Friday, July 25, 2008

Booker Bobblehead

Apparently, I live with a Real Live Bobbledog. He wags so hard that he bobbles. Listen carefully, he comes with sound effects.

Wednesday, July 23, 2008

I Know I'm Not the Only One

Who is terrified of children. In fact, I know quite a few people (I won't mention any names here, to protect the innocent) who actively dislike children. So it was much to my relief and internet amazement when Mick O sent me to this page. Thank you, thank you very much. (And for the record, my # was 15. But I think I exaggerated, because in reality I'd run far far away.

Friday, July 18, 2008

Mixtape vs Playlists: Triumph of the Old

Recently, I made a playlist for a friend and then burned it to CD. The playlist was too long for one CD, so it ended up being 3 CD's long. The CDs, when played in his computer, did not have the song titles, artists, or albums encoded, so I had to go back and match up all the songs to the now numerically titled songs (which hadn't burned in any particular order) and manually type them back in. This was annoying, frustrating, and tedious. More annoying was that making a CD had become as easy as organizing my iPod into highest rated songs so that 5-starred songs appeared at the top, and scrolling through them and dragging the songs that I thought my friend would like and might sound OK together into a playlist and then pressing "burn CD." There was no fun in this process.

I used to LOVE making tapes. I use the past tense not because I don't like to make them anymore but because I don't do it anymore. I made tapes all the time, starting at about age 11 or 12. There are different kinds of tapes, and my first ones were the basic- tape-your-favorite-songs-off-the-radio-so-you-can-listen-to-them-over-and-over- kind. I listened to cheesy, awful, really, hip hop and r&b music then, and I just loved the ballady music of Mariah Carey, TLC, Toni Tone Tony, etc. I loved to sit in front of the radio on my little black boom box hoping that one of the Top 40 songs that were played at least once an hour would come on and I'd rush to push the play and record buttons simultaneously in time to get the first notes on the tape, and sit there anxiously so I didn't miss hitting stop before the obnoxious DJ's came on, or a commercial interrupted the music. There was lots of rewinding and fastforwarding and rerecording in this kind of taping.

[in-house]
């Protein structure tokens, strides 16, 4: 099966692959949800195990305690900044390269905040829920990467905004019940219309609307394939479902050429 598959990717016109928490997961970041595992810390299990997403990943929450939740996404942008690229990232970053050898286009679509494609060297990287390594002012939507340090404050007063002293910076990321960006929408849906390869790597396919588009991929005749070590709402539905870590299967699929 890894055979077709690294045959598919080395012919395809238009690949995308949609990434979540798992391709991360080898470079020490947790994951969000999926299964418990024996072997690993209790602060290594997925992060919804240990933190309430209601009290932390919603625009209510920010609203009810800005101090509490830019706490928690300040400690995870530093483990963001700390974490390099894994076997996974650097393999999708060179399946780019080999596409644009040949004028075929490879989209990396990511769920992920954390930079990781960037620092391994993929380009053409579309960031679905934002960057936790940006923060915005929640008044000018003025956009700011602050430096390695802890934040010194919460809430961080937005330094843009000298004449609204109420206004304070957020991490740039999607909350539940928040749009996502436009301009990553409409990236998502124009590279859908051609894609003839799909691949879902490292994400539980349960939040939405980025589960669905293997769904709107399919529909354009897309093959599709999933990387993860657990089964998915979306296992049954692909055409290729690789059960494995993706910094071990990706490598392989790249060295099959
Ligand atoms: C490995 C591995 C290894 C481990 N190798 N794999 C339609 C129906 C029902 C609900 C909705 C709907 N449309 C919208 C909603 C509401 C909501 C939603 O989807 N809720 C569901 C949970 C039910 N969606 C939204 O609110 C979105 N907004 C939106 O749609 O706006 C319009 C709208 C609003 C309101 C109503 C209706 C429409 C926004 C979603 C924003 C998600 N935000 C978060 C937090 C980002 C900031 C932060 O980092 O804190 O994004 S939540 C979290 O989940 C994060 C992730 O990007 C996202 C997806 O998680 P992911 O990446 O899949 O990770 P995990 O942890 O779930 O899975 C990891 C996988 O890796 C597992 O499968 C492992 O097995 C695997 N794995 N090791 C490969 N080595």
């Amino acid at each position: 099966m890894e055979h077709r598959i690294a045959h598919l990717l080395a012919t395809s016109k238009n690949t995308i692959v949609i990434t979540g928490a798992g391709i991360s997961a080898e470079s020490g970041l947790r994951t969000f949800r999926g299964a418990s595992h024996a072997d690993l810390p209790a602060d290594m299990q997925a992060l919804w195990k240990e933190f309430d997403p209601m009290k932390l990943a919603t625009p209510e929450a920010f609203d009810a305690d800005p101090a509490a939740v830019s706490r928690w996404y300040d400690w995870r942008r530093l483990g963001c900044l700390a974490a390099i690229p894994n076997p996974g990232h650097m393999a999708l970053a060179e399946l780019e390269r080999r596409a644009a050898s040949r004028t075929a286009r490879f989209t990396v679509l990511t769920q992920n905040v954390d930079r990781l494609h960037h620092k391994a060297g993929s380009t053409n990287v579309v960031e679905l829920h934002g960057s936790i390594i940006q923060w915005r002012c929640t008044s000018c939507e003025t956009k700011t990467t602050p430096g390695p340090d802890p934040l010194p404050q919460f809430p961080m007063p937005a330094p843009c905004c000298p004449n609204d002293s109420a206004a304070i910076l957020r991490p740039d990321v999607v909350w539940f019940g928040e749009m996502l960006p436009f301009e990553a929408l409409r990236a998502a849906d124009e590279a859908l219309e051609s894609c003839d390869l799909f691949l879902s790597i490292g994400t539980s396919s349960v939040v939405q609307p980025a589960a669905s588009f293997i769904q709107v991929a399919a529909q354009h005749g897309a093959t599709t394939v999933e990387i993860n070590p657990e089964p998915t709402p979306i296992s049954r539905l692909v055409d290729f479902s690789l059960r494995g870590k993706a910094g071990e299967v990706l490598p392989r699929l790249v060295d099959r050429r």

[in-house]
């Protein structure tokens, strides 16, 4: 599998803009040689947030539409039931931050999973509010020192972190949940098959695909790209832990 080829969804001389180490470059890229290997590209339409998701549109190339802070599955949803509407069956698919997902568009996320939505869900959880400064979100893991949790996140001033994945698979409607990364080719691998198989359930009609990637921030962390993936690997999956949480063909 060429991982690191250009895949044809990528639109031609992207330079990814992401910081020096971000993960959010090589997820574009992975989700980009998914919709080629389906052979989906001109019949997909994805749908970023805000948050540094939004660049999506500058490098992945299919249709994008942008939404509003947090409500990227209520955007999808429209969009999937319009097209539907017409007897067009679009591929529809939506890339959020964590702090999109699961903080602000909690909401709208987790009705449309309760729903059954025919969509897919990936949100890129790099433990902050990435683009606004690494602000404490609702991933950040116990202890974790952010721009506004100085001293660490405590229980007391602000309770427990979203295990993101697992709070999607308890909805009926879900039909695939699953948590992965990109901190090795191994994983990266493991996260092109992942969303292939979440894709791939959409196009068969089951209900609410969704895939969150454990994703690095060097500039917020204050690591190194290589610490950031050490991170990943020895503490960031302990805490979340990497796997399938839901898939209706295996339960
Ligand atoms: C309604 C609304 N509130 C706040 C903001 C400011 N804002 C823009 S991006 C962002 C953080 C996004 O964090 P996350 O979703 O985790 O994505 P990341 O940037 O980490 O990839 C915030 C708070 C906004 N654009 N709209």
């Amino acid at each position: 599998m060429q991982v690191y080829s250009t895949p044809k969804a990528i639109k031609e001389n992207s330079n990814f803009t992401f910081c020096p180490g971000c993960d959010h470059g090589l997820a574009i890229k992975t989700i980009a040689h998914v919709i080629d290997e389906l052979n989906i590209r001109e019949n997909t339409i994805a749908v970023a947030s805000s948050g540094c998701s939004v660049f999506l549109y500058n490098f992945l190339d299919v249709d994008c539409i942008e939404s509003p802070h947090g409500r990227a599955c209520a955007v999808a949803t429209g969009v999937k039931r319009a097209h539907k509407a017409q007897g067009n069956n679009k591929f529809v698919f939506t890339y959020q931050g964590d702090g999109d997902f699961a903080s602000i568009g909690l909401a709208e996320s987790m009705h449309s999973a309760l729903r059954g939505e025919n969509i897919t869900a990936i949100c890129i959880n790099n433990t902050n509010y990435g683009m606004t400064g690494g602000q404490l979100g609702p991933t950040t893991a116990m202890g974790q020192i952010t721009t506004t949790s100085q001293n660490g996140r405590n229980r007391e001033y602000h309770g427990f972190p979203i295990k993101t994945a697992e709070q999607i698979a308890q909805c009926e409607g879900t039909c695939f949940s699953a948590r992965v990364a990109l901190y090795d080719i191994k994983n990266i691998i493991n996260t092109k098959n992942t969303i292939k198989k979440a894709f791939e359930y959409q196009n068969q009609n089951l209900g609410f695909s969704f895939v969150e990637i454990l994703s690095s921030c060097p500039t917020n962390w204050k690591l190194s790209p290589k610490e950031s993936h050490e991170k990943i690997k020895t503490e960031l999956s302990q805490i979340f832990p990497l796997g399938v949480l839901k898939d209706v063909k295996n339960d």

Then, there were the pre-planned tapes, calculated down to the second to fit just right on a 60 or 90 minute tape. It was no good to have to flip the tape in the middle of a song, so 30 and 45 minute sides (or mini playlists, if you will) had to be constructed in advance, or if I really felt like living on the wild side, on the fly. I carried around a few short songs in my head that could be used in a pinch to fill dead space at the end of sides. (I remember using Simon and Garfunkel's "Cecilia" quite frequently- 2'14" if I remember right?) I made lots of these tapes, in mood themes, mostly. There were sad tapes, angry tapes, friendship tapes, etc.

Then came the later years of mixtapes, and the REAL theme tapes. I have a couple "road trip" tapes, designed for cross country trips. I have tapes about houses, tapes about animals, etc. They're great. I remember entertaining two kids I was babysitting playing "find the animal" in my animal-themed take. They would scream with glee on hearing "crow" or "horse" or "dog" in the same way my heart would jump hearing an animal themed song and writing it down for inclusion on the tape later. This is a tape I recently rediscovered in the car (I downsized my tape collection as the computer can't play tapes, obviously, but kept some of the best ones), from 2000.

I don't remember making the tape, but I do remember listening to it. It's called "Crowd Pleasers," and it's intended to make people cheerful while listening to it. The tape works, at least for me. It also demonstrates some of the flaws and good things about my tape making skills. Complete playlist (some of the songs are on the backside of the tape cover, which is not pictured):

Video Killed the Radio Star: Presidents of the USA
Money (That's What I Want): Flying Lizards
YMCA: Village People
I Get Knocked Down: Chumbawumba
Holiday: Madonna
Closer to Fine: Indigo Girls
I'm a Disco Dancer: Fatboy Slim
We're Going to Ibiza: Venga Boys
Life During Wartime: Talking Heads
Shiny Happy People: REM
Body Rock: Moby

Joy: Simon and Garfunkel
Baby, I'm in the Mood: Bob Dylan
Date Rape: Sublime
Wowie Zowie: Frank Zappa
I Kissed a Girl: Jill Sobule
The Sweetest Thing: U2
At My Most Beautiful: REM
I Wish You Wouldn't Say That- Talking Heads